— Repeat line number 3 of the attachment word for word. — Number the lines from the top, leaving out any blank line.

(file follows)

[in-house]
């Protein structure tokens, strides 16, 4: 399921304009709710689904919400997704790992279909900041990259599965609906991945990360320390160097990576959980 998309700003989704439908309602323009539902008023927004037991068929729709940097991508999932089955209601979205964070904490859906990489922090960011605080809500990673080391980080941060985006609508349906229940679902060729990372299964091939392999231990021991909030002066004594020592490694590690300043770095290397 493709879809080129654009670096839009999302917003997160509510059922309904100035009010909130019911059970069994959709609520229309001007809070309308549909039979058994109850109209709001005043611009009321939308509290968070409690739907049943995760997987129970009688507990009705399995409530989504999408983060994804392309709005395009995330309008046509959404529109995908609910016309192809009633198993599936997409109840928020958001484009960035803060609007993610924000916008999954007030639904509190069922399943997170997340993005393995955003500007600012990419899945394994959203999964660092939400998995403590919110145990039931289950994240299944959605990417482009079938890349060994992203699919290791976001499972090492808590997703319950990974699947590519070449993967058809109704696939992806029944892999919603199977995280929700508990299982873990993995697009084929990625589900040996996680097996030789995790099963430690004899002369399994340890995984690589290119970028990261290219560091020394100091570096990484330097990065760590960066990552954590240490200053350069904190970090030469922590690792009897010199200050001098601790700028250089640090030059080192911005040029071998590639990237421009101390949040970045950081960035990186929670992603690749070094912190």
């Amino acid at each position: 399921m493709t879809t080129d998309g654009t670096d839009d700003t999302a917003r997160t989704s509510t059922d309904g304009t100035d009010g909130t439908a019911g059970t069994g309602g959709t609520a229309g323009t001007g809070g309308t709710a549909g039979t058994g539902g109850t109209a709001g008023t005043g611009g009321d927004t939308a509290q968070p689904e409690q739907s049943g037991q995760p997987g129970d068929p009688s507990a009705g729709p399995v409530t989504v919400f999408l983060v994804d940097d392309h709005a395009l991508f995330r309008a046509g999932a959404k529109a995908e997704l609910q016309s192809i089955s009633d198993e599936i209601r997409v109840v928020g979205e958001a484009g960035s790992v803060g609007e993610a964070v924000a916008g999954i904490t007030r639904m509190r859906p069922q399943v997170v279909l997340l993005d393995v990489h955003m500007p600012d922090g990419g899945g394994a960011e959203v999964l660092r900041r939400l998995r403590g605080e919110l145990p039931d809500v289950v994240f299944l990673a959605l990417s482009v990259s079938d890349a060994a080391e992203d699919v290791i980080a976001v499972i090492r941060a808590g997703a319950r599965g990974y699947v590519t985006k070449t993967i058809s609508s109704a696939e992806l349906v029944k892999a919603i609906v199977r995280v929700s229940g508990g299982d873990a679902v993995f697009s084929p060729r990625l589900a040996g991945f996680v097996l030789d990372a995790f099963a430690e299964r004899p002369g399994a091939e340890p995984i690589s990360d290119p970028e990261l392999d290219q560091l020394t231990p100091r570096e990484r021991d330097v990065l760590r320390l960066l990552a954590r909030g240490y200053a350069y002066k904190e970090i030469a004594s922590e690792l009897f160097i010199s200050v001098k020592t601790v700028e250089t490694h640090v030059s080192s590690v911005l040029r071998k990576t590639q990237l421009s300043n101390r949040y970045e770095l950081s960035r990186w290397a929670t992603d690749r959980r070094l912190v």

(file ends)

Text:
């Amino acid at each position: 399921m493709t879809t080129d998309g654009t670096d839009d700003t999302a917003r997160t989704s509510t059922d309904g304009t100035d009010g909130t439908a019911g059970t069994g309602g959709t609520a229309g323009t001007g809070g309308t709710a549909g039979t058994g539902g109850t109209a709001g008023t005043g611009g009321d927004t939308a509290q968070p689904e409690q739907s049943g037991q995760p997987g129970d068929p009688s507990a009705g729709p399995v409530t989504v919400f999408l983060v994804d940097d392309h709005a395009l991508f995330r309008a046509g999932a959404k529109a995908e997704l609910q016309s192809i089955s009633d198993e599936i209601r997409v109840v928020g979205e958001a484009g960035s790992v803060g609007e993610a964070v924000a916008g999954i904490t007030r639904m509190r859906p069922q399943v997170v279909l997340l993005d393995v990489h955003m500007p600012d922090g990419g899945g394994a960011e959203v999964l660092r900041r939400l998995r403590g605080e919110l145990p039931d809500v289950v994240f299944l990673a959605l990417s482009v990259s079938d890349a060994a080391e992203d699919v290791i980080a976001v499972i090492r941060a808590g997703a319950r599965g990974y699947v590519t985006k070449t993967i058809s609508s109704a696939e992806l349906v029944k892999a919603i609906v199977r995280v929700s229940g508990g299982d873990a679902v993995f697009s084929p060729r990625l589900a040996g991945f996680v097996l030789d990372a995790f099963a430690e299964r004899p002369g399994a091939e340890p995984i690589s990360d290119p970028e990261l392999d290219q560091l020394t231990p100091r570096e990484r021991d330097v990065l760590r320390l960066l990552a954590r909030g240490y200053a350069y002066k904190e970090i030469a004594s922590e690792l009897f160097i010199s200050v001098k020592t601790v700028e250089t490694h640090v030059s080192s590690v911005l040029r071998k990576t590639q990237l421009s300043n101390r949040y970045e770095l950081s960035r990186w290397a929670t992603d690749r959980r070094l912190v």